Glasgow is set to become a default 20mph city as the city’s council prepare a £4.5m plan to slow down drivers on residential streets.
The roll-out of 20mph streets is due to come into force by 2024 to 2025 with the limit to be considered the normal speed across neighbourhoods.
It could be even sooner as discussions are underway with Transport Scotland about Glasgow becoming a pilot for the national delivery of 20mph areas.
SNP Councillor Angus Millar said: “I can confirm the council has secured funding to support our planned roll out of the default 20mph residential speed limits. The estimated cost of the city wide roll out is £4.5 million.”
The council has landed £2.6m from charity Sustrans for the project and the local authority is pouring additional cash into the scheme to cover costs.
A consultant is being hired to look at all roads in the city to decide what streets will become 20mph and to look at legal technical work.
Councillor Millar said he “is keen” to see the timescale for roll-out accelerated with officers investigating how it could be done quicker.
He said: “Glasgow’s ambition to become a default 20mph city has also been taken up at a national level.”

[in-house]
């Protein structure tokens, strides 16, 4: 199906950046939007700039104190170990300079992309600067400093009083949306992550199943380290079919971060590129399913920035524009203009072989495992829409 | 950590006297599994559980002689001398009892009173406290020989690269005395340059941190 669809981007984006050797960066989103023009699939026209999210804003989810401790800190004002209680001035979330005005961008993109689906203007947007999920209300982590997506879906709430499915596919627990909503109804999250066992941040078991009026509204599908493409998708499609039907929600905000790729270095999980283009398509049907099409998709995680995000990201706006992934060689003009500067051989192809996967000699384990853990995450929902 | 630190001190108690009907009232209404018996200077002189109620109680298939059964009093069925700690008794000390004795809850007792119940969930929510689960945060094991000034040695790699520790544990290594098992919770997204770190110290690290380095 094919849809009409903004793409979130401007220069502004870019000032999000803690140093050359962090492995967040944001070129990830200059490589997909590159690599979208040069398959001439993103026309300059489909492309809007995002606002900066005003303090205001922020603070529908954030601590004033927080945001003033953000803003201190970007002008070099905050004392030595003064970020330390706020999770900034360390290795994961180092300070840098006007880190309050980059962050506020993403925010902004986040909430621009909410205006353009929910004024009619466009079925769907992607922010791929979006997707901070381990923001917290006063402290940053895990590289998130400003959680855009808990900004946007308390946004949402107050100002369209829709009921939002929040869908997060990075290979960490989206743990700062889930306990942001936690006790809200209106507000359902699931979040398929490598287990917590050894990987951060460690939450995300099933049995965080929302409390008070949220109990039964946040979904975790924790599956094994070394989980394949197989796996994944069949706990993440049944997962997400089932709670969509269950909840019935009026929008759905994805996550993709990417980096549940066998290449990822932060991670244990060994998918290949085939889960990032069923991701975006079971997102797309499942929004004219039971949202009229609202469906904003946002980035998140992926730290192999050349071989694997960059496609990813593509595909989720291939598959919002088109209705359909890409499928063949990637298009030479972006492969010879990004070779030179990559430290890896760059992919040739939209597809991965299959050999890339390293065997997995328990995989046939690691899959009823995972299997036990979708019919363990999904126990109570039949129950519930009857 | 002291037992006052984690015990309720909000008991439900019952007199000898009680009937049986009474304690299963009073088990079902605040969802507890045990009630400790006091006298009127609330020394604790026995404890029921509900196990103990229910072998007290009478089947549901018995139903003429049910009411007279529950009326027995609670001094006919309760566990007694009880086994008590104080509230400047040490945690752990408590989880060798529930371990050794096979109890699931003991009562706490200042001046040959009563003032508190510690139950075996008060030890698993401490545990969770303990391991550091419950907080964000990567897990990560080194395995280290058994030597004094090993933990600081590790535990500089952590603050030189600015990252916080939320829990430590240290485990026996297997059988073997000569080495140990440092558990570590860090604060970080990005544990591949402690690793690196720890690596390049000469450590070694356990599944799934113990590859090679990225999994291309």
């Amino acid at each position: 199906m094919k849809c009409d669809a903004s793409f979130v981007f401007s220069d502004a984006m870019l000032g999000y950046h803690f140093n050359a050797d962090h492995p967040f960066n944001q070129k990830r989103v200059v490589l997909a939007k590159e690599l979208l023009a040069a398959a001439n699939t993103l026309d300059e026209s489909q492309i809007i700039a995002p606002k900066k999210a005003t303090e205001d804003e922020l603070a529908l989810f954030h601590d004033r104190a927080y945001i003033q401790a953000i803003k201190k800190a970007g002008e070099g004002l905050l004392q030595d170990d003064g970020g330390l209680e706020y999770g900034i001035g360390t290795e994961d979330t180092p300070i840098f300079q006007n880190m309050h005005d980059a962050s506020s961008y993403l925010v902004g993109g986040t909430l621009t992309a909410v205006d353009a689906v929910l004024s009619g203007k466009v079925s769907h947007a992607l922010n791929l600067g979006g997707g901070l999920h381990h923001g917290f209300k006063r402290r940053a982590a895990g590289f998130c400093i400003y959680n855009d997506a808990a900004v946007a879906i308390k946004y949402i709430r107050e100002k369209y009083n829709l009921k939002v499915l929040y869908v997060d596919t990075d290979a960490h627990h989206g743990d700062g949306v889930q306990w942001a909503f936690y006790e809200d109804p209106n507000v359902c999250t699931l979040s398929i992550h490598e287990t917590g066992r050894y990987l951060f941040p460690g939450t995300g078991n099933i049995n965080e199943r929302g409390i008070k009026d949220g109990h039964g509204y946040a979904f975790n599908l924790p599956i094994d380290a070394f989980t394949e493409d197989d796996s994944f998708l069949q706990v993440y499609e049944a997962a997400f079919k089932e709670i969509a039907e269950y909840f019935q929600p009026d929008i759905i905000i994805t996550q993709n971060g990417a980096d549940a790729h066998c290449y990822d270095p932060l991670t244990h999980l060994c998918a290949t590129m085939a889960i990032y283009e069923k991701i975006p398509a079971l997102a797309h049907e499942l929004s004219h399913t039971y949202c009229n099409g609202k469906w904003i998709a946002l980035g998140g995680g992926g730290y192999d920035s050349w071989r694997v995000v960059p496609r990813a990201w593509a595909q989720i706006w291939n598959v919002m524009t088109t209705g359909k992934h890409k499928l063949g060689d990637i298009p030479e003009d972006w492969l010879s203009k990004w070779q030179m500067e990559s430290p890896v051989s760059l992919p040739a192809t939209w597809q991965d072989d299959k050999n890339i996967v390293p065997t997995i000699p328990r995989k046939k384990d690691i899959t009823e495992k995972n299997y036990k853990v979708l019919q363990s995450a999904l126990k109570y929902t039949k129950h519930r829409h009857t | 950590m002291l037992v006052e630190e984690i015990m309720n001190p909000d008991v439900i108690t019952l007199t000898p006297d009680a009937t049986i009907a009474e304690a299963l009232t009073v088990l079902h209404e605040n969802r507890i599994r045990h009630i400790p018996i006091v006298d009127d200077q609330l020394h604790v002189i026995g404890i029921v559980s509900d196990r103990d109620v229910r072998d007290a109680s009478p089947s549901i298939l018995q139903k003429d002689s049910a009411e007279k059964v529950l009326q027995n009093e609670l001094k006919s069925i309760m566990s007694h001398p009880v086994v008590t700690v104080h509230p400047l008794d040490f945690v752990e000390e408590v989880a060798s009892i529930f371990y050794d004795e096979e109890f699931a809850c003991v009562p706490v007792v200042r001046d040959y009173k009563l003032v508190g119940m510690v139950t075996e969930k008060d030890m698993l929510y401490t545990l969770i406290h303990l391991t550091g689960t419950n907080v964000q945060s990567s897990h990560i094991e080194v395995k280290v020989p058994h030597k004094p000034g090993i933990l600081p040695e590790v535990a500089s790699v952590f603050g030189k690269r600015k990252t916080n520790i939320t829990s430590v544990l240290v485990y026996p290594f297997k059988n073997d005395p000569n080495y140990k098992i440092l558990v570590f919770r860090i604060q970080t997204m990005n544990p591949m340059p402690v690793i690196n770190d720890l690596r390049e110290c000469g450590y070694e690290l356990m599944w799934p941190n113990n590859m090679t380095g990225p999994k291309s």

He said local authority staff are “currently in discussions with Transport Scotland for the potential for Glasgow to be a pilot for that wider national roll out with a view to seeing if the programme can be rolled out within 18 months.”
Details of the scheme came to light following a question from Green councillor John Molyneux at yesterday’s full council meeting about funding availability for the slower speed limits and timescales.
Green Councillor for Pollokshields, Jon Molyneux, said: “Earlier this year, with a Green amendment, we were able to secure funding in the city budget to begin the work of cutting speeds on our roads as soon as possible.
He said the funding is a “welcome step” and he is looking “forward to seeing these changes come into force as soon as possible.”
Councillor Molyneux added: “For too long we have designed our city to work for cars and not for the people who live here. It’s well past time that we start to shift that balance so our streets can be safe for people again.
He added: “This will make a huge difference not just for our greenhouse gas emissions but also to save lives from preventable conditions like asthma which are worsened by car pollution.”